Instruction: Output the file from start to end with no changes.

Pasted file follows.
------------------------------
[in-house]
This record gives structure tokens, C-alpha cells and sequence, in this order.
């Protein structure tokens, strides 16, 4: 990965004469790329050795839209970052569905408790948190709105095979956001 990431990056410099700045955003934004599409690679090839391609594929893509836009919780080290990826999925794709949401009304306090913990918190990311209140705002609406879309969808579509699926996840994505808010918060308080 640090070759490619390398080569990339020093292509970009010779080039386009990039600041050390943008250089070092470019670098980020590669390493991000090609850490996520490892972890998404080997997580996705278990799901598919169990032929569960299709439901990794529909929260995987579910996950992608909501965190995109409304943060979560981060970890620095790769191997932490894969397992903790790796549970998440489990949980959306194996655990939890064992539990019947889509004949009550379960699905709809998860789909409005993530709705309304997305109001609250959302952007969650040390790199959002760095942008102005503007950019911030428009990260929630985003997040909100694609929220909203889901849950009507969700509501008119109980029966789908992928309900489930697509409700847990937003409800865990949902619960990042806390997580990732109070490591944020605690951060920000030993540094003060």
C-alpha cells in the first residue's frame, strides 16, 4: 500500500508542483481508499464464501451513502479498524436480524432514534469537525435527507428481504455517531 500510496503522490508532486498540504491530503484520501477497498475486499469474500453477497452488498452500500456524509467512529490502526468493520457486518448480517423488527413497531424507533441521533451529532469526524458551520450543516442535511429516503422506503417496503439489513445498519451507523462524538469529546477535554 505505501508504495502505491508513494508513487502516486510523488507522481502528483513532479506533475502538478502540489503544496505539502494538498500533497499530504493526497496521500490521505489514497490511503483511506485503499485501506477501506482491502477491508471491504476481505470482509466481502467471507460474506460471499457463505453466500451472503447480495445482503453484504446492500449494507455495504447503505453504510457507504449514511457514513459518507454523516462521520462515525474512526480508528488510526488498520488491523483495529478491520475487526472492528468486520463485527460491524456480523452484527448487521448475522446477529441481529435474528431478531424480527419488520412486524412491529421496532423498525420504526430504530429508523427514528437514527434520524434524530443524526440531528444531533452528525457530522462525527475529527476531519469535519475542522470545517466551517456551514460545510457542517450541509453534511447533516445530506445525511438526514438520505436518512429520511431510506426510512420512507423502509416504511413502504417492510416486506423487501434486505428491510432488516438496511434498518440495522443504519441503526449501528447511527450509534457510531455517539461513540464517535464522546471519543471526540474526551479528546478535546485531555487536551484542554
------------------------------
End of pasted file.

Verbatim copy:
[in-house]
This record gives structure tokens, C-alpha cells and sequence, in this order.
């Protein structure tokens, strides 16, 4: 990965004469790329050795839209970052569905408790948190709105095979956001 990431990056410099700045955003934004599409690679090839391609594929893509836009919780080290990826999925794709949401009304306090913990918190990311209140705002609406879309969808579509699926996840994505808010918060308080 640090070759490619390398080569990339020093292509970009010779080039386009990039600041050390943008250089070092470019670098980020590669390493991000090609850490996520490892972890998404080997997580996705278990799901598919169990032929569960299709439901990794529909929260995987579910996950992608909501965190995109409304943060979560981060970890620095790769191997932490894969397992903790790796549970998440489990949980959306194996655990939890064992539990019947889509004949009550379960699905709809998860789909409005993530709705309304997305109001609250959302952007969650040390790199959002760095942008102005503007950019911030428009990260929630985003997040909100694609929220909203889901849950009507969700509501008119109980029966789908992928309900489930697509409700847990937003409800865990949902619960990042806390997580990732109070490591944020605690951060920000030993540094003060």
C-alpha cells in the first residue's frame, strides 16, 4: 500500500508542483481508499464464501451513502479498524436480524432514534469537525435527507428481504455517531 500510496503522490508532486498540504491530503484520501477497498475486499469474500453477497452488498452500500456524509467512529490502526468493520457486518448480517423488527413497531424507533441521533451529532469526524458551520450543516442535511429516503422506503417496503439489513445498519451507523462524538469529546477535554 505505501508504495502505491508513494508513487502516486510523488507522481502528483513532479506533475502538478502540489503544496505539502494538498500533497499530504493526497496521500490521505489514497490511503483511506485503499485501506477501506482491502477491508471491504476481505470482509466481502467471507460474506460471499457463505453466500451472503447480495445482503453484504446492500449494507455495504447503505453504510457507504449514511457514513459518507454523516462521520462515525474512526480508528488510526488498520488491523483495529478491520475487526472492528468486520463485527460491524456480523452484527448487521448475522446477529441481529435474528431478531424480527419488520412486524412491529421496532423498525420504526430504530429508523427514528437514527434520524434524530443524526440531528444531533452528525457530522462525527475529527476531519469535519475542522470545517466551517456551514460545510457542517450541509453534511447533516445530506445525511438526514438520505436518512429520511431510506426510512420512507423502509416504511413502504417492510416486506423487501434486505428491510432488516438496511434498518440495522443504519441503526449501528447511527450509534457510531455517539461513540464517535464522546471519543471526540474526551479528546478535546485531555487536551484542554